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Christmas in Paris: 'tis the season to be feasting
It's not that Parisians don't string blinking lights, buy extravagant gifts, throw parties, ring bells, and sing "noel-noel". Isn't noel French for "Christmas?" A few French faithful even attend ceremonies, light candles, observe Advent
But somehow in this militantly secular republic, where freedom from religion is a religion in itself, Christmas really isn't about Christmas. Not the way "les Anglo-Saxons" seem to celebrate it.
Noel in Paris is a time for worshipping the true French cult: food and wine, la grande bouffe. It's pagan, it's druidical, it's not just pre-Revolutionary, it's possibly pre-Roman or prehistoric and thoroughly ancient Gallic, meaning totally contemporary French.
Christmas in Paris is a fattening tale of extreme Thanksgiving-like gourmandizing, gluttonizing, gobbling, gnoshing and every other imaginable variation on the theme of snarfing up and scarfing down fine edibles and nectarous potables.
Holiday food markets and an extra rasher of farmer's and neighborhood markets mushroom in squares across the land and sometimes even fill bridges that cross the Seine. The Champs-Elysées, Trocadéro, Notre-Dame, Saint-Germain-des-Prés, Place de la Nation and other history-soaked sites swarm with humanity drawn like flies to rustic stands groaning with goodies from the provinces.
On Paris radio stations it's not sleigh bells or Christmastide jingles that delight your ears. Non. It's nonstop advertising for les produits nobles-the French nation's notion of upscale produce and ingredients. The list stars, of course, Champagne, Sauternes and hoary wines from mossy chateaux, foie gras, oysters, scallops, smoked salmon or sturgeon or duck's breast, caviar, truffles, runny Mont d'Or cheese, catwalk chocolate and extravagant pastries.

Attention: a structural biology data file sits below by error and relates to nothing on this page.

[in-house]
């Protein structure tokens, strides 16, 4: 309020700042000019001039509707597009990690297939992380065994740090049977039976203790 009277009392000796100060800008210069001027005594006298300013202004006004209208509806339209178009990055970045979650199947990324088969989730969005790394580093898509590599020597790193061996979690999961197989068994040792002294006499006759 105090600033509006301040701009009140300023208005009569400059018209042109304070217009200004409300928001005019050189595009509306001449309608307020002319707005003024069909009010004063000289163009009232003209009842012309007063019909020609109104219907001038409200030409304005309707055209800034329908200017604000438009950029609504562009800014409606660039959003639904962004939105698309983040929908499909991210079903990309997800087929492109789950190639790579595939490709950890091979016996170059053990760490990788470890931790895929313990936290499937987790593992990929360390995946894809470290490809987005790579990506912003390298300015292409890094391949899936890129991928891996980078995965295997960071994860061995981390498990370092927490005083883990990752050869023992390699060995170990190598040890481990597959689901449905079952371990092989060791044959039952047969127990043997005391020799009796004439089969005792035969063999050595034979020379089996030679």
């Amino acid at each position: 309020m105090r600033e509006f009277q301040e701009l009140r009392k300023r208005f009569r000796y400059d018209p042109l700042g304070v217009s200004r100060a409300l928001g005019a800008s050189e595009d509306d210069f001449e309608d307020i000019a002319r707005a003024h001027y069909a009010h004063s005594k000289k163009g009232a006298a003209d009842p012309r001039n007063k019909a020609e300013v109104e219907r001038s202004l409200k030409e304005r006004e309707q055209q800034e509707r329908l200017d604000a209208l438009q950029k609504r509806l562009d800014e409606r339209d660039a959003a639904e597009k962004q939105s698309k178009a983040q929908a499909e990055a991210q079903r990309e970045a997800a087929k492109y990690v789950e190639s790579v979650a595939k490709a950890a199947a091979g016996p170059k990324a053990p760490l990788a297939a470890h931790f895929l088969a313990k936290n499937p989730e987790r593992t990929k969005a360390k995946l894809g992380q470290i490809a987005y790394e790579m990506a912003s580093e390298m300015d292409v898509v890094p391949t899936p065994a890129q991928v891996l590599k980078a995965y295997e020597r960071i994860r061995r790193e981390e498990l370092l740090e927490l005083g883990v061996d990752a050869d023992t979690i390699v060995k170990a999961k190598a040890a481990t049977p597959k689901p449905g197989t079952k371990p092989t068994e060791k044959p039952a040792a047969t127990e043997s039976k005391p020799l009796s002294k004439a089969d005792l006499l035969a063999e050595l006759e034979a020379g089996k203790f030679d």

In Paris a buche de noelisn't a yuletide log to burn in your fireplace. It's a dangerously caloric, creamy log-shaped cake that comes in a mind-boggling variety of sizes and flavors. Millions are consumed in the holiday season, rolled out by every baker in town.
This glad season of weight-gain actually stretches from La Fete de la Saint Martin-November 11-to Epiphany-January 6, reaching paroxysms of hedonism at Christmastide.
Saint Martin's feast day is dedicated to -- guess what? Not a holy man! It's the official festival of foie gras, and opens the hunting season for France's many marchés au gras, which continue into the New Year. Only in France can the concept of "fat markets" make mouths water. The French Ministry of Agriculture has a web page dedicated to this artery-plugging phenomenon but not much about the forgotten saint. The separation of things spiritual and comestible into sealed compartments is deliciously watertight.
Like foie gras, pastries bridge the holiday season. When the yuletide cake logs have burned through they are swiftly replaced in January by les gallettes du roi-"the king's flaky pies." They look like pork pie hats but are filled with delicate marzipan. Included in the price of your gallette you're given a folded golden crown of paper. Whoever finds the fève hidden inside the pie-literally the fava bean, though it's usually a ceramic token-is crowned king or queen of the day. That's a ritual that goes way back, past the various King Louis all the way to Augustus Caesar.
Who knows how many Parisians are aware of what the gallette and fava tradition springs from, and how many care? In Paris "Epiphany" is either a revelation about a fashionable new restaurant or a slice of the king's marzipan pie. Rarely are the arriving Magi invited to share it.
No, Santa definitely drives a refrigerated truck when he hits Paris. Maybe that's why I decided to stay all these years.
Author and guide David Downie's latest books are the critically acclaimed "Paris, Paris: Journey into the City of Light" and "Quiet Corners of Rome." His websites are www.davidddownie.com, www.parisparistours.comand http://wanderingliguria.com, dedicated to the Italian Riviera.
[flickr image via thskyt]